Us vs. Them – Why Unions Are Failing Its Members

Having recently spent eight straight days in meetings related to the musicians’ union, I see why the AFM is failing its members.  Like most unions, it is creating an “Us vs. Them” mentality when it comes to contractors and management.  This may work well for other unions, but when it comes to musicians, we are all our own contractors and managers.  Most of my musician friends are self-employed, self-managed musicians who are trying to make a living doing what they love – making music!  Some get together with other self-managed musicians and give shows or create ensembles with the hopes of being hired as a group for shows.  Very few are fortunate enough to have a W-2 employer that guarantees hours and wages and working conditions on a regular basis, and these are usually under a collective bargaining agreement.  So why is the AFM treating its own members as the enemy?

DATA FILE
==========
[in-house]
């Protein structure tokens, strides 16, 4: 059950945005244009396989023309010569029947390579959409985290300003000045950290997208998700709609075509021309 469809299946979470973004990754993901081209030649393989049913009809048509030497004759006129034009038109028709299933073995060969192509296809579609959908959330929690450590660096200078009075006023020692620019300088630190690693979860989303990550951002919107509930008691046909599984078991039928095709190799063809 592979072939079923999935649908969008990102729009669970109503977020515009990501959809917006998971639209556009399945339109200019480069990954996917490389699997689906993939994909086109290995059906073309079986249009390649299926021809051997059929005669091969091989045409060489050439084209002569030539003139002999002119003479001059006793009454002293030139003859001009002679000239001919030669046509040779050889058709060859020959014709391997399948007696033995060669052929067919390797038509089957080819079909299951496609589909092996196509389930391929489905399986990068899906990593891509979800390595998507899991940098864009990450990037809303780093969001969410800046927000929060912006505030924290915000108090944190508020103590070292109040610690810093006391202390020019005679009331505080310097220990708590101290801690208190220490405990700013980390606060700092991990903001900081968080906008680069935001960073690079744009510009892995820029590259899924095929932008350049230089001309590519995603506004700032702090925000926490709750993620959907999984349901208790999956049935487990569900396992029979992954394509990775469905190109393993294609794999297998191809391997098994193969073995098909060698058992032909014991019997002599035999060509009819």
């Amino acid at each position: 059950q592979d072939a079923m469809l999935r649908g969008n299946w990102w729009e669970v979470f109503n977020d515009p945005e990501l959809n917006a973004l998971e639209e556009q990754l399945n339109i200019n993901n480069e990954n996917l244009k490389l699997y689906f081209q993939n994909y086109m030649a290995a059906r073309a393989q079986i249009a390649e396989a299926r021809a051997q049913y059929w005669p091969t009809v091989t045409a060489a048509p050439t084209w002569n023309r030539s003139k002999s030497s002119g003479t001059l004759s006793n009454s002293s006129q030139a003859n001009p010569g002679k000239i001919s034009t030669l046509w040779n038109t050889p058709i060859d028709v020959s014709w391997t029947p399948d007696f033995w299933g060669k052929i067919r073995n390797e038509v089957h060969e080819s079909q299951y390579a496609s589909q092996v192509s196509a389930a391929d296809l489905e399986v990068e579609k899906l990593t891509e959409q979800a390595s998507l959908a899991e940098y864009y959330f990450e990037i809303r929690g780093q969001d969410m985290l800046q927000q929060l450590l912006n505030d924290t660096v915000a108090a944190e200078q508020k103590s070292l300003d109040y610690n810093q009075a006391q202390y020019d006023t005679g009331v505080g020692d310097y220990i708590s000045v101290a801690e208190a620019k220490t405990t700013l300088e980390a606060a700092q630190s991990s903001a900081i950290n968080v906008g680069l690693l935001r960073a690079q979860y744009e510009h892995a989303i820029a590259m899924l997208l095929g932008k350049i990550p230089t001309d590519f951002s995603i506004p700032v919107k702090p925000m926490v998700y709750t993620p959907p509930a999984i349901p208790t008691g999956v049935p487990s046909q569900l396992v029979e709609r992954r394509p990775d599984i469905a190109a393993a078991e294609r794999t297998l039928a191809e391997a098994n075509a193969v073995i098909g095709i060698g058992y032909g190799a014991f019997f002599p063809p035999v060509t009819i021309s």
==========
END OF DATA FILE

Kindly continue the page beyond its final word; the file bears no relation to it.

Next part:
The overall theme from the 99th AFM Convention was to show unity amongst its members and Locals.  Yes, I’m all for unity with musicians and supporting each other.  However, I saw more hatred of employers and managers (although some did deserve the negative attention) than I have ever seen.  I do not recall ever any praise of members who are also creating jobs and work for their own members.  There was no celebration of the members who are contractors that are filing contracts and paying work dues and pension voluntarily on behalf of the working musicians.  The focus was more on how can we FORCE organizing on groups and genres of musicians instead of giving them a reason to join voluntarily.  The AFM is failing to realize that being forced into something creates resentment and anger.  Sometimes, this approach is successful in a campaign, but in many locations and states that are right-to-work, this may spell disaster.